NDSU Extension Service, Published November 05 2012
Detecting ewe pregnancy early can help producer's bottom lineFARGO - Detecting pregnancy in sheep early can make a big impact on a producer's bottom line, according to North Dakota State University Extension Service sheep specialist Reid Redden.
The cost of inputs such as feed, labor, supplies and equipment for livestock operations are at historic highs, and U.S. sheep flocks must improve efficiency to remain sustainable into the future, he says.
"One of the best methods to manage input costs is to target resources during the period of greatest demand, which is during pregnancy," Redden adds. "Feed, facilities and labor needed to manage a sheep flock typically double during three months of the year (one month prior to and two months post-lambing). Research at NDSU and other institutions has shown that under- and overfeeding during gestation can have substantial effects on the offspring throughout their lifetime. That's why determining pregnancy as early as possible is very important.
"Moreover, ewes that have two or more lambs typically require the most
assistance to ensure healthy, productive lambs," he says. "Research also has shown that multiple-birth lambs are twice as likely to develop health-related issues that potentially could correlate to lower growth rates and higher incidences of death. In addition, first-time mothers (ewe lambs) must be managed differently than their mature counterparts and their litter mates that are not pregnant."
Sheep producers have two options for detecting early pregnancy: an ultrasound and blood testing.
Ultrasound detection of pregnancy commonly is performed in humans and many
"In sheep, this technology has been underutilized because shepherds do not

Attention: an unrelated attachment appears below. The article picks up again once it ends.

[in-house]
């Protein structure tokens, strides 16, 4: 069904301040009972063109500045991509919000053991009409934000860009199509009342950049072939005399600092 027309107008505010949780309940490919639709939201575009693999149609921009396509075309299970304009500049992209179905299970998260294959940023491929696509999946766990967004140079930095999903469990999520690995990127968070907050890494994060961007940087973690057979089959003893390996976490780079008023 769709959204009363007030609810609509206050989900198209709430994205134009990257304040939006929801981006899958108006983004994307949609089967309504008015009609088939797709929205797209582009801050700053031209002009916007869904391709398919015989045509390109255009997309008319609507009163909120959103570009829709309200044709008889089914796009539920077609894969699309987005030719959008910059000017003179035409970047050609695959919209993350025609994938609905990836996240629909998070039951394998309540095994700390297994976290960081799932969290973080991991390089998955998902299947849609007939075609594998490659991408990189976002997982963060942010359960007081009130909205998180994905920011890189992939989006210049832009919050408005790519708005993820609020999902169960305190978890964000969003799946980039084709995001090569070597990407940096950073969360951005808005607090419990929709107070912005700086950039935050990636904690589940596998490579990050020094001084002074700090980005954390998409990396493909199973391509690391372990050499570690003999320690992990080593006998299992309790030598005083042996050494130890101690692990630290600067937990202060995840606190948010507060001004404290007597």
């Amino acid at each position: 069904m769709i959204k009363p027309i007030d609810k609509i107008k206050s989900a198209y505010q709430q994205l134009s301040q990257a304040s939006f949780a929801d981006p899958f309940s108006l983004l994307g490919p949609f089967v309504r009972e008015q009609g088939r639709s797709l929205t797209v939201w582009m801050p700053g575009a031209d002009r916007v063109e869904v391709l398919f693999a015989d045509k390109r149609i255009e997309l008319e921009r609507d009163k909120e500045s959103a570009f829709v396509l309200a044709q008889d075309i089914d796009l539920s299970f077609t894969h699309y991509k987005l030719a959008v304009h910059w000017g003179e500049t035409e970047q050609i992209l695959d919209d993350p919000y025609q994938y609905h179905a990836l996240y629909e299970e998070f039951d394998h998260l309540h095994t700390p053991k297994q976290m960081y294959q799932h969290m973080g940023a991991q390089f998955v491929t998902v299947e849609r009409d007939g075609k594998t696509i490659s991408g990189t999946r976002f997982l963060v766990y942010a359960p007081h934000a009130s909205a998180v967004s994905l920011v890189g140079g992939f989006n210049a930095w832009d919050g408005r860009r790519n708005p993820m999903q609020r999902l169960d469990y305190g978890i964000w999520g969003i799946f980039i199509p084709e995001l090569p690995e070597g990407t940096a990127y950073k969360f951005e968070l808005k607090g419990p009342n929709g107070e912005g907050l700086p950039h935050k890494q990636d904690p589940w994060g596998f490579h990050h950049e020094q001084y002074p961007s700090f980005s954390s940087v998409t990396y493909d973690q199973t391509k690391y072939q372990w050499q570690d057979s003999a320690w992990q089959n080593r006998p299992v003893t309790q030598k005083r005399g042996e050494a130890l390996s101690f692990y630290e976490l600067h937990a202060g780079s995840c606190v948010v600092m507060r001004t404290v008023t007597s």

commonly request the services from veterinarians or veterinarians do not offer the services because they have had little training on this practice in sheep," Redden says.
NDSU is hosting an ultrasound workshop Dec. 2 for veterinarians and technicians to improve their skills at testing for pregnancy in sheep. The workshop will be held at the NDSU Sheep Unit.
The workshop will involve four breeds, some of which are known for multiple
pregnancies. Ewes in the flock will be at multiple stages of gestation, which will allow participants to gain experience in determining pregnancy, stage of gestation and number of lambs.
Pregnancy also can be determined by taking a blood sample and sending it to a laboratory for analysis. NDSU has been collaborating with BioLaboraties LLC to evaluate the company's pregnancy test for sheep. This research showed the test can detect pregnancy very accurately (98 percent) in sheep as early as 30 days post-conception.
"After ewes have been tested for pregnancy, we recommend sheep producers work with a nutritionist or their Extension office to develop a feeding strategy during the different stages of pregnancy that will optimize animal performance," Redden says.